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Bon Courage!

A French Renovation in Rural Limousin

Bon Courage! by Richard Wiles
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US$ 14.99
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A dilapidated, rat-infested stone barn set amidst thirteen acres of overgrown woodland and unkempt pasture might not be many people’s vision of a potential dream home. But for English couple Richard and his wife Al, the cavernous, oak-beamed building in a sleepy hamlet of the Limousin region of France is perfect. Tussles with French bureaucracy allied with fierce storms that wreak havoc on the property do little to dampen resolve as they immerse themselves in the calme of this quiet corner of France, taking trips in Richard’s balloon and starting their very own llama farm. Their colourful, often eccentric neighbours are always ready to lend a hand: the jovial ex-Gendarme and his wife, who is able to foretell the weather; a lonely widow who offers copious amounts of gateaux in exchange for convivial chat; and a brawny cattleman with suspicious motives in offering to clean up the couple’s land. This often hilarious and heartwarming tale is one of obstacles overcome and dreams fulfilled.
Summersdale Publishers Ltd.; Read online
Title: Bon Courage!
Author: Richard Wiles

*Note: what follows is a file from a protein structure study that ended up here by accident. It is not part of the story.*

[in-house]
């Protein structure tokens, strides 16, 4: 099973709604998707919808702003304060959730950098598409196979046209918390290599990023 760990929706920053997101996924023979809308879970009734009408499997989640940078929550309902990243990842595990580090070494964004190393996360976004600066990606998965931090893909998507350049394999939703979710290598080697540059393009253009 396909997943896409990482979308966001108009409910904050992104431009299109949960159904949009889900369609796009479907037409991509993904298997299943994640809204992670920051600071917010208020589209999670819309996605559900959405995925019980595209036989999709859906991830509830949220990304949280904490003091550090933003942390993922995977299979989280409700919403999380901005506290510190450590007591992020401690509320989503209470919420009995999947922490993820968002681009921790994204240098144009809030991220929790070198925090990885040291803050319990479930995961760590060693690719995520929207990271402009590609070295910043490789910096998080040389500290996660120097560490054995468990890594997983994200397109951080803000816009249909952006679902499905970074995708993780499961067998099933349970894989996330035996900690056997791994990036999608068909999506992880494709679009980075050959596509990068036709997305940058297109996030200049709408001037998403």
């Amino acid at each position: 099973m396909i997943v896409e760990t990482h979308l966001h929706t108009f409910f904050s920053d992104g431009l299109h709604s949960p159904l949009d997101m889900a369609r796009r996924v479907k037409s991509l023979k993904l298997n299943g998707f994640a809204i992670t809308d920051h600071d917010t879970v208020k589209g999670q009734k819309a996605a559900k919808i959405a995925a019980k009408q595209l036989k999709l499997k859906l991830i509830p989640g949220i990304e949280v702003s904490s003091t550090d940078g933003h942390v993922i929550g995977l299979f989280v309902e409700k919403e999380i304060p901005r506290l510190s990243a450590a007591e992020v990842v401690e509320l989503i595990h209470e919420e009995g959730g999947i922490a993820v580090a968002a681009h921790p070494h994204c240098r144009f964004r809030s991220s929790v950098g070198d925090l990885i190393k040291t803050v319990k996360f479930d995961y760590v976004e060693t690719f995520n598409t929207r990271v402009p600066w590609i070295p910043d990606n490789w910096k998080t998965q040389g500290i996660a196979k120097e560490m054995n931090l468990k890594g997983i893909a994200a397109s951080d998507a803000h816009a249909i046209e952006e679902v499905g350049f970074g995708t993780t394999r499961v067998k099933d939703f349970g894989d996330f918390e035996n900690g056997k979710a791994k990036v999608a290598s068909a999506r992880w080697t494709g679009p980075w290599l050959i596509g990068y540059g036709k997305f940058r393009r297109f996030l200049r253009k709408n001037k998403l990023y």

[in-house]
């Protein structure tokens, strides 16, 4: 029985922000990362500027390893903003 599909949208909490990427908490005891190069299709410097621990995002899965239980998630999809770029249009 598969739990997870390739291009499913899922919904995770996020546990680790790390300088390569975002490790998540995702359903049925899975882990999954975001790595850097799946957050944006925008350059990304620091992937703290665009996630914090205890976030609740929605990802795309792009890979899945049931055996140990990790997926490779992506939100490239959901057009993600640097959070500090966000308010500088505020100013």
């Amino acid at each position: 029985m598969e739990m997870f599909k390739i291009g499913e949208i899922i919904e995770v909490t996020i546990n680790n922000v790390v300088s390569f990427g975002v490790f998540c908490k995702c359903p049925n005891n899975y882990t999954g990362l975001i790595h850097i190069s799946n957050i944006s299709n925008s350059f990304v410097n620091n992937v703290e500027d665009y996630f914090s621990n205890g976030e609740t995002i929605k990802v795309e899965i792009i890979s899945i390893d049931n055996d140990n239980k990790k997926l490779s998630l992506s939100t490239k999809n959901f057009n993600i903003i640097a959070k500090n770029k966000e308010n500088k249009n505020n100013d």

Not content with nibbling through the groundsheet of our inner sanctum and stealing our supplies of chocolate while we had been shovelling manure from the adjoining barn, the mice were taking liberties now. As I played the meagre beam of the torch along the tent, I traced the shadowy, scurrying bodies of the despicable rodents as they queued up along the apex beneath the flysheet, eagerly awaiting their turn to launch themselves down the canvas sides as if our tent was a giant theme-park slide. The torch flickered and its beam became still dimmer. I whacked it against the palm of my hand and it became bright again. With eyes blinkered by romance, this wasn’t exactly how I had foreseen the first visit when we would finally take possession of the rundown French farm we were in the process of buying. It was bitterly cold that evening. We each wore two pairs of jeans, several layers of T-shirts and fleeces, hats, scarves and thick socks; additionally, our feet were encased in black plastic bin-bags, held around our ankles with blue binder twine. ‘If we keep our feet dry, it’ll help us stay warm,’ Al had claimed earlier, with knowledge of survival techniques gleaned from her seven-year solo round-the-world trip. I was beginning to doubt the wisdom of her words. My fingers were white and numb. I was unable to feel my nose, and I had to work my jaw from side to side to prevent it from locking shut. Outside, the rain continued to lash down and the wind to howl, while we sat huddled within the tent, assembling yet another gourmet meal with a sputtering camping stove, a wok and a saucepan. I left the mice to their fun – they were probably only trying to keep warm, after all – set the torch down and scraped some lettuce, peppers, mushrooms and tomatoes from a paper plate into a carrier bag, added a drizzle of huile de noix and some ground black pepper, gathered up the neck of the bag and shook it vigorously. The makeshift salad tosser seemed to work quite well I thought, proud of my inventiveness, although I could discern an oily wetness dripping onto my trousers from holes in the bottom of the bag.

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